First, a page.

There are two more application windows left for the Government’s Industrial Heat Recovery Support (IHRS) Programme supporting energy efficiency and industrial decarbonisation measures.
The £18m programme has been specifically designed to encourage and support manufacturing and data centre industry investment in heat recovery technologies across England and Wales. This means helping businesses of any size to identify and invest in opportunities for recovering and reusing heat that would otherwise be wasted.
The IHRS can support eligible industrial waste heat recovery projects from concept and definition through to implementation and operation start-up. So far, the IHRS has supported 20 projects in cutting their energy bills and reducing carbon emissions, spanning numerous sectors including Paper, Food and Drink, Chemicals, Cement and Mineral Products, Metallic Products and Steel. The final application deadlines are 31st January 2020 and 31st July 2020.
Basell’s Carrington Heat Recovery and Integration Project
LyondellBasell Industries (LBI) is one of the world’s largest polymers, petrochemicals and fuels companies. LBI is a global leader in polyolefins technology, production and marketing; a pioneer in propylene oxide and derivatives; and a significant producer of fuels and refined products, including biofuels. Through research and development, LyondellBasell develops innovative materials and technologies that deliver exceptional customer value and products that improve quality of life for people around the world.
The LyondellBasell Carrington polyolefins site, 10 miles to the south-west of Manchester has made significant strides in reduction of energy use through optimisation and small/medium projects. A feasibility study had previously been carried out into the potential of a further step-change reduction in boiler gas consumption by the installation of a heat integration scheme. The conclusion was that, although interesting, the return on such a project would be marginal and further development was on-hold until March 2019 when BasellPolyolefins put in an application to the Department for Business, Energy and Industrial Strategy’s (BEIS) Industrial Heat Recovery Support (IHRS) Programme.
The IHRS Programme is designed to encourage and support investment in heat recovery technologies. The recovered heat can be used within the industrial site, by another end user or used to generate power, helping businesses to lower their fuel costs, reduce waste heat and cut emissions. Chemicals is one of the industrial sectors eligible to participate in the Programme due to an acceptable SIC Code plus data centers.
BasellPolyolefins was awarded up to £40,680 grant funding towards preliminary engineering for their project. The project proposes utilising the heat available in two vapour recycle streams (heat source) to provide the re-boil duty of a distillation column (heat sink) resulting in savings of steam for the distillation reboiler and cooling water for the recycle condensers.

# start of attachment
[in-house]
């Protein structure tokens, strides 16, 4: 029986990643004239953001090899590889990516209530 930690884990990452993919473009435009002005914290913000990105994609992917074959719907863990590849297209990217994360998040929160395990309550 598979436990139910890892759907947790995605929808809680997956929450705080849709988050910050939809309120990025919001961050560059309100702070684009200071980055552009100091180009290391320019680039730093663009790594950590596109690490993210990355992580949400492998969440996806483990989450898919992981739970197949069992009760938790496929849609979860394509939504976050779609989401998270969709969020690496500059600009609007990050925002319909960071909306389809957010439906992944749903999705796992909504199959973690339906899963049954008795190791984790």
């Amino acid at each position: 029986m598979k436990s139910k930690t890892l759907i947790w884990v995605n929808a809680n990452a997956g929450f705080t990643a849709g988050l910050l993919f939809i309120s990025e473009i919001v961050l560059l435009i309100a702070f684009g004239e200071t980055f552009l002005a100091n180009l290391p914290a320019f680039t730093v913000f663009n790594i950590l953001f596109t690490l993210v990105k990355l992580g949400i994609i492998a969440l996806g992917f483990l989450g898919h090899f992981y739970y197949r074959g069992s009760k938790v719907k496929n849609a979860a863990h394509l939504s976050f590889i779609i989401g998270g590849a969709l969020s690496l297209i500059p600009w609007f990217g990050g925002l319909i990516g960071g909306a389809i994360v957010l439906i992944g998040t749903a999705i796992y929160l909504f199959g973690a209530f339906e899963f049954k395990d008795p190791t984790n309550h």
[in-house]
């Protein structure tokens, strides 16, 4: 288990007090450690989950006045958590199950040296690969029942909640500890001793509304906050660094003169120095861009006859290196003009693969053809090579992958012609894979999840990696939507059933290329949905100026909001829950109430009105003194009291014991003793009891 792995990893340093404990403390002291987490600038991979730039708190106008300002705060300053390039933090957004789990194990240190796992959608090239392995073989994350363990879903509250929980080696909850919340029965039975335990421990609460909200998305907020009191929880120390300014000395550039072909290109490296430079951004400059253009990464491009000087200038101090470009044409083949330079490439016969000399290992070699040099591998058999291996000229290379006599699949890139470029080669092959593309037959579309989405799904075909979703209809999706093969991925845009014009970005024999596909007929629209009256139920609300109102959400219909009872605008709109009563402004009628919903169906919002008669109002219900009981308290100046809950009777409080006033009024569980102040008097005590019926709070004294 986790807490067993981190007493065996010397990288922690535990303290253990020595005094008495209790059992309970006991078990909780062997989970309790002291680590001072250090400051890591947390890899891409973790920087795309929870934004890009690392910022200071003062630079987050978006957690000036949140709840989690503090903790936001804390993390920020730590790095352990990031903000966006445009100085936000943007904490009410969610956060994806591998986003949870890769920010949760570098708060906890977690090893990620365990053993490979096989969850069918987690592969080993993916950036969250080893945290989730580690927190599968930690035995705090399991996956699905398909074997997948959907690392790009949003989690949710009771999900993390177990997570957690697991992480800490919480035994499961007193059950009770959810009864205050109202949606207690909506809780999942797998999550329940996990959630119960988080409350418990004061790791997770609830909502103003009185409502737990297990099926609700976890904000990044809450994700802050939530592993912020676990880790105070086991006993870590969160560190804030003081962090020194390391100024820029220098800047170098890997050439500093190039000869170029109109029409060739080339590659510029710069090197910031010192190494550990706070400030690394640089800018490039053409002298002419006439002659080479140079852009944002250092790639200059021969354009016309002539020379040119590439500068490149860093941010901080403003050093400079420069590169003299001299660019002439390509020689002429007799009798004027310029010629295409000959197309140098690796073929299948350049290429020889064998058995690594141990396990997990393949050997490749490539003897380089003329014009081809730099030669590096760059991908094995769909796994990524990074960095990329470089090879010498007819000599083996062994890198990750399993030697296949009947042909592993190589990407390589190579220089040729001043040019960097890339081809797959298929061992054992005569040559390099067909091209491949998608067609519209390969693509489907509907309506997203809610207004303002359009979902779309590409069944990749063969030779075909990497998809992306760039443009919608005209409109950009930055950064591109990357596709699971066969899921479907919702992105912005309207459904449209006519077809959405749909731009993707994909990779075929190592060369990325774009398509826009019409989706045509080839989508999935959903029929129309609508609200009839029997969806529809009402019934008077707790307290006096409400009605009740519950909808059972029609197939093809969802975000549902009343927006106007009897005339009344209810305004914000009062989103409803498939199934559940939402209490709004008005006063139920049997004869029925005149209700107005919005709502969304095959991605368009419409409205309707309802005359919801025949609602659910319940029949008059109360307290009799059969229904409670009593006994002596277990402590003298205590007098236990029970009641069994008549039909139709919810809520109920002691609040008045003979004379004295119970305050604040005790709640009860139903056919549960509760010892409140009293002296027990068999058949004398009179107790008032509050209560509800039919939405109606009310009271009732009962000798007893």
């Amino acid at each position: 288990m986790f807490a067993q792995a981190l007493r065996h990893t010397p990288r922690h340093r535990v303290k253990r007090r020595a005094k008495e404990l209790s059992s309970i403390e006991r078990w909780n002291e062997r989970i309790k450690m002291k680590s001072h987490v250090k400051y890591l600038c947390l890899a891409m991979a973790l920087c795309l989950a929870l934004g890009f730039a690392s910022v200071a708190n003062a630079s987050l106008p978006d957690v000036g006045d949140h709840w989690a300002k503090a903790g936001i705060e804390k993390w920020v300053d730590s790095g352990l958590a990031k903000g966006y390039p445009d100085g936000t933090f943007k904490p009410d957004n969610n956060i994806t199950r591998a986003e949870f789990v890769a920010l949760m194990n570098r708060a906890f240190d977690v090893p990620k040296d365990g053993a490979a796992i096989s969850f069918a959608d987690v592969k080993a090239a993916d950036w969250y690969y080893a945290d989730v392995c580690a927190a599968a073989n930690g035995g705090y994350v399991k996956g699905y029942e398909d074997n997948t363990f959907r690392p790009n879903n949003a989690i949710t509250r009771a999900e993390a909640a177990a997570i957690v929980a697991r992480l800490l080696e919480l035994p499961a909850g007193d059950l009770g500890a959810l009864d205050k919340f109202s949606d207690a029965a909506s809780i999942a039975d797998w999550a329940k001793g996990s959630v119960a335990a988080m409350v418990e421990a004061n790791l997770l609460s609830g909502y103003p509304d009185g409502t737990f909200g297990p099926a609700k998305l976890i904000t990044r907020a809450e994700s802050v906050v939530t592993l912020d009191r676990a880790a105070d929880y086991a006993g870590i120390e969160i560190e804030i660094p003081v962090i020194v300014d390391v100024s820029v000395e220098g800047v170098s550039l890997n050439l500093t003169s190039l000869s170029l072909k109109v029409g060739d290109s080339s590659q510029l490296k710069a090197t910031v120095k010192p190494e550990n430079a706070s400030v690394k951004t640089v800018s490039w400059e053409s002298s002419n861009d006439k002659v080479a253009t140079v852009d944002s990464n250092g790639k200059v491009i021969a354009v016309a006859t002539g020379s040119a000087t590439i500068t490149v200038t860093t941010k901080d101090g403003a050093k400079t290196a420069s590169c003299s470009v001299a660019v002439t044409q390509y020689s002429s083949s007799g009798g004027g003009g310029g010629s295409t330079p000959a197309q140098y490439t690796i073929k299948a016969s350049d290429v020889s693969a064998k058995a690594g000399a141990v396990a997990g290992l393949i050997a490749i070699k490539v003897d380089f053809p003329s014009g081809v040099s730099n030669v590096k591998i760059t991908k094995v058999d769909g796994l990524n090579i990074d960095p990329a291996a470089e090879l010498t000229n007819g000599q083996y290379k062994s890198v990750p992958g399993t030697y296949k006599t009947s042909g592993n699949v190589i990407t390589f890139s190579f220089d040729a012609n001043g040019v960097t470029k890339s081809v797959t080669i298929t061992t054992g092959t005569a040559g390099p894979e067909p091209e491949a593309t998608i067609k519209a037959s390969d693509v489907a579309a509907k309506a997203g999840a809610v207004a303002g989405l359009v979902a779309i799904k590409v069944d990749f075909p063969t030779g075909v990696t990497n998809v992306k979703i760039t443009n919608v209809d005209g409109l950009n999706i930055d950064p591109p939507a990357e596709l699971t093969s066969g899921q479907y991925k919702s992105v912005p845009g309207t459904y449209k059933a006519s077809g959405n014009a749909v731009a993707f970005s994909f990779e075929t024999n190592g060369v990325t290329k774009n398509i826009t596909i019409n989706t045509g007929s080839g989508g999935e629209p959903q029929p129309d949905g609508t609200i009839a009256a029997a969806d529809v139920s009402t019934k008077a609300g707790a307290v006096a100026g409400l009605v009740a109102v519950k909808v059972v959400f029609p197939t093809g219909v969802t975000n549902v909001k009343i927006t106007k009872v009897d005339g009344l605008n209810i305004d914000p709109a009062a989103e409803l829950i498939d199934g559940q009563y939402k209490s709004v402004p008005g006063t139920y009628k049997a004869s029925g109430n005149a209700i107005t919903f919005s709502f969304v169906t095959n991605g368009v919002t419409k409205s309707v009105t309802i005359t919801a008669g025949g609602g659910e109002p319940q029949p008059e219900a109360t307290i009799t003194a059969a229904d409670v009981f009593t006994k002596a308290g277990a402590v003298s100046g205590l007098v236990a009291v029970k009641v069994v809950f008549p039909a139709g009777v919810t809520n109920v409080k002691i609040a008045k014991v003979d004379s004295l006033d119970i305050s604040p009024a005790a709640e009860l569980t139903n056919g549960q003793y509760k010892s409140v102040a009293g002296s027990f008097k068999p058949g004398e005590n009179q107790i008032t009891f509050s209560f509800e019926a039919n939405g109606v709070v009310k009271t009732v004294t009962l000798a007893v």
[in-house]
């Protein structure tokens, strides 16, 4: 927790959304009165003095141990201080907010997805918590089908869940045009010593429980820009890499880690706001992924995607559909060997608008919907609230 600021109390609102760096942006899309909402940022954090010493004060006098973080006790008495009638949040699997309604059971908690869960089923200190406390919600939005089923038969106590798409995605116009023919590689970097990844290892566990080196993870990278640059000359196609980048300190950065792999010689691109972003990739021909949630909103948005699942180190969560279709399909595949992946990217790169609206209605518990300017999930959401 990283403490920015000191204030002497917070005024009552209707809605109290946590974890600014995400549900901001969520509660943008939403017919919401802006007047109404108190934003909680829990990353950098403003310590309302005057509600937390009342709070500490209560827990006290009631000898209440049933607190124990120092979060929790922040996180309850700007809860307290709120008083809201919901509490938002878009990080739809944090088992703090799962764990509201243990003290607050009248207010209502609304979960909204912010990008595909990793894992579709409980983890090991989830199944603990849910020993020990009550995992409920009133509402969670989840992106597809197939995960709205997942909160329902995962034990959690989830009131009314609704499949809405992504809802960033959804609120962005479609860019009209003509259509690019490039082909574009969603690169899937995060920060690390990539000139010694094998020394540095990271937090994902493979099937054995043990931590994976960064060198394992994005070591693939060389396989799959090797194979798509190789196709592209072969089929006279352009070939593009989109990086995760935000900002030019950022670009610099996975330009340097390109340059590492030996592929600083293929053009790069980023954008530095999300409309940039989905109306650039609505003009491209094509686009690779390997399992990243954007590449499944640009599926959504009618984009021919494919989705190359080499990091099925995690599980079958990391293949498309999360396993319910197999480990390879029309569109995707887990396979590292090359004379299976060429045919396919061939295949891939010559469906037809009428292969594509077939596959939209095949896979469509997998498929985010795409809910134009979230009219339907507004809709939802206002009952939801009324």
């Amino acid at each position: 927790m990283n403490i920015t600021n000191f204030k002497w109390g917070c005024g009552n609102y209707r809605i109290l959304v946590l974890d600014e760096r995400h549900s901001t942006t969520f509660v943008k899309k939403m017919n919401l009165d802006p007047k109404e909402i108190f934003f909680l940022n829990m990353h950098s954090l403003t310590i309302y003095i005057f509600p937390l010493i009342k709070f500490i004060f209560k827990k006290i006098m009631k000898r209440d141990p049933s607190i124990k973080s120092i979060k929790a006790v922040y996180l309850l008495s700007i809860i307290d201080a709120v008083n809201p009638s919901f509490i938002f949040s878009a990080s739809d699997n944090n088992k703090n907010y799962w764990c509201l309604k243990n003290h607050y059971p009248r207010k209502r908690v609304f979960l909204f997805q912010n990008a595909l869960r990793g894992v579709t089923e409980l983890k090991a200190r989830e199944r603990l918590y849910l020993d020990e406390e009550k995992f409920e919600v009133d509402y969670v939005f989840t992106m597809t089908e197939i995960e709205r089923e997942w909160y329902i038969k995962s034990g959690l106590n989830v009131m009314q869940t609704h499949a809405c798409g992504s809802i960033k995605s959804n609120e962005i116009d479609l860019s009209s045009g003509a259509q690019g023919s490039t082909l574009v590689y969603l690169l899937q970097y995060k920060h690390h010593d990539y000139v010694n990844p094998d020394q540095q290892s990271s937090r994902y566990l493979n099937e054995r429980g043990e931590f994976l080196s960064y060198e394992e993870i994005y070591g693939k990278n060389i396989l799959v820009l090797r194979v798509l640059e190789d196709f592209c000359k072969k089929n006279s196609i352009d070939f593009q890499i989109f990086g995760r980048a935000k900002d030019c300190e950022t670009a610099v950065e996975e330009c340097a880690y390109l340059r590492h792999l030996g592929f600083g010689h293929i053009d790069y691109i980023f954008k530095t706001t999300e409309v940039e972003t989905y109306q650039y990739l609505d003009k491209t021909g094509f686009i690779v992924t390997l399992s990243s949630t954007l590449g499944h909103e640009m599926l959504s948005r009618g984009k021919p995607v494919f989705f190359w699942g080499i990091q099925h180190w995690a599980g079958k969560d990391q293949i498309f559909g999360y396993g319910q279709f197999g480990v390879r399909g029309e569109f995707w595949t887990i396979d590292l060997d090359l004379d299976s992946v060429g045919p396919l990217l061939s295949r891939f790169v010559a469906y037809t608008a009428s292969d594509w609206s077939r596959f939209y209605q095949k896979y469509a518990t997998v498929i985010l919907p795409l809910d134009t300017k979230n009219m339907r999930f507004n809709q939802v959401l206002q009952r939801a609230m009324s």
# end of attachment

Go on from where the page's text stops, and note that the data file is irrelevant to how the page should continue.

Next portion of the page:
The availability of support via the IHRS Programme unlocked internal funding to further develop the project to the Front-End Engineering (FEED) stage. A local engineering design consultancy who had carried out other project design for the company was appointed to further develop the design into a full FEED package, with support from a small team of LyondellBasell’s own engineers where appropriate.
The heat recovery was achieved by providing piping for the vapour recycle from the main production plant to the distillation unit ~150m away. Based on the pressures and compositions of the hot and cold streams, the differential temperature across the system was limited, thus resulting in a much larger reboiler being required. A separation vessel was also included in the design to allow the liquid and gas streams to be returned separately to the main production plant.
The overall energy savings of the proposal are approximately 17,000 MWh (net) of natural gas and associated reduction of approximately 3,500 tonnes of carbon dioxide emissions from the site boilers. Wider benefits achieved include a commensurate reduction in electrical energy on the cooling water tower pumps and fans and a small reduction in make-up water to the cooling tower from the nearby river.
The site energy manager, David Royle, said “The IHRS Programme made the difference to further develop the heat integration project which had been shelved for the last 2-3 years. This also created the chance to assess the opportunity in more detail and provide more information on technical and economic feasibility that may be the difference between such a project being installed or not.”
If you are interested in finding out more about the IHRS Programme, please visit the IHRS gov.uk webpage or email firstname.lastname@example.org to talk to BEIS’s IHRS delivery partner, ICF.